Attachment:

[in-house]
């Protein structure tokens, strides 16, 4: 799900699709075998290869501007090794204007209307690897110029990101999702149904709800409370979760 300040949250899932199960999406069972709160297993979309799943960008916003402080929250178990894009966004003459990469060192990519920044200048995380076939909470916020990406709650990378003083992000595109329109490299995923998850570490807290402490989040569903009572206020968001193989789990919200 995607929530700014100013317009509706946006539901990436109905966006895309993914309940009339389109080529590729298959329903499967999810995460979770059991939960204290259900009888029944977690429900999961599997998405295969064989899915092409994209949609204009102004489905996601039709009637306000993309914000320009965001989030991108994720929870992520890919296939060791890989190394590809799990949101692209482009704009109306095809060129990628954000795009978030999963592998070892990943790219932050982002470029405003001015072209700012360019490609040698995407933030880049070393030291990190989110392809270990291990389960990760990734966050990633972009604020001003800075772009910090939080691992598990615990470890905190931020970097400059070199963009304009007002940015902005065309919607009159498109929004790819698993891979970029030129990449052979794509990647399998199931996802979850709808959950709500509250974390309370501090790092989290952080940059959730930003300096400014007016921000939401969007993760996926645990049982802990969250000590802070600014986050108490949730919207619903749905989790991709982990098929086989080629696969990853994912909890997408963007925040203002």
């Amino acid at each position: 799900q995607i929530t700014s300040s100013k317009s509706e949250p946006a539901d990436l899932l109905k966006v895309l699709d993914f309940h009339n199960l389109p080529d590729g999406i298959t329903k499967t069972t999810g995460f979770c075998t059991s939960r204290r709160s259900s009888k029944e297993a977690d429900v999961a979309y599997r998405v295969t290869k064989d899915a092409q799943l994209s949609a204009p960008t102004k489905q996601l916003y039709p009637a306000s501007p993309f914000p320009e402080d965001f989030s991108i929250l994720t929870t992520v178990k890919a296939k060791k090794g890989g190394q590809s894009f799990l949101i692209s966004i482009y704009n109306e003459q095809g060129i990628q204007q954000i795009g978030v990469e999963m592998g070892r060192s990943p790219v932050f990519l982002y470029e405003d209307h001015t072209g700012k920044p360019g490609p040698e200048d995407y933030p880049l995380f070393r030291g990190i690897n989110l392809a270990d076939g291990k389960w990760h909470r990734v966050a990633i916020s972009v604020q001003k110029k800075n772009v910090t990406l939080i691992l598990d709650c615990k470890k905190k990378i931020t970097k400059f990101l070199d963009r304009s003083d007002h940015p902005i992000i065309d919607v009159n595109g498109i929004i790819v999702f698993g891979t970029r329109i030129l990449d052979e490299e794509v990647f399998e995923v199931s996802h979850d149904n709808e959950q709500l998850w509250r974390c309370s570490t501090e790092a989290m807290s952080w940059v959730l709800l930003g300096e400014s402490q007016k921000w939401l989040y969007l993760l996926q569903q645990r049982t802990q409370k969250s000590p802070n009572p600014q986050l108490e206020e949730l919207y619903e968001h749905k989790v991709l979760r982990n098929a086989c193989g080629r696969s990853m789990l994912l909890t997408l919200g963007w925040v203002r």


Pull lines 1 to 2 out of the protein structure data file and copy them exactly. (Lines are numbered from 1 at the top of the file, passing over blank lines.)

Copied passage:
[in-house]
């Protein structure tokens, strides 16, 4: 799900699709075998290869501007090794204007209307690897110029990101999702149904709800409370979760 300040949250899932199960999406069972709160297993979309799943960008916003402080929250178990894009966004003459990469060192990519920044200048995380076939909470916020990406709650990378003083992000595109329109490299995923998850570490807290402490989040569903009572206020968001193989789990919200 995607929530700014100013317009509706946006539901990436109905966006895309993914309940009339389109080529590729298959329903499967999810995460979770059991939960204290259900009888029944977690429900999961599997998405295969064989899915092409994209949609204009102004489905996601039709009637306000993309914000320009965001989030991108994720929870992520890919296939060791890989190394590809799990949101692209482009704009109306095809060129990628954000795009978030999963592998070892990943790219932050982002470029405003001015072209700012360019490609040698995407933030880049070393030291990190989110392809270990291990389960990760990734966050990633972009604020001003800075772009910090939080691992598990615990470890905190931020970097400059070199963009304009007002940015902005065309919607009159498109929004790819698993891979970029030129990449052979794509990647399998199931996802979850709808959950709500509250974390309370501090790092989290952080940059959730930003300096400014007016921000939401969007993760996926645990049982802990969250000590802070600014986050108490949730919207619903749905989790991709982990098929086989080629696969990853994912909890997408963007925040203002």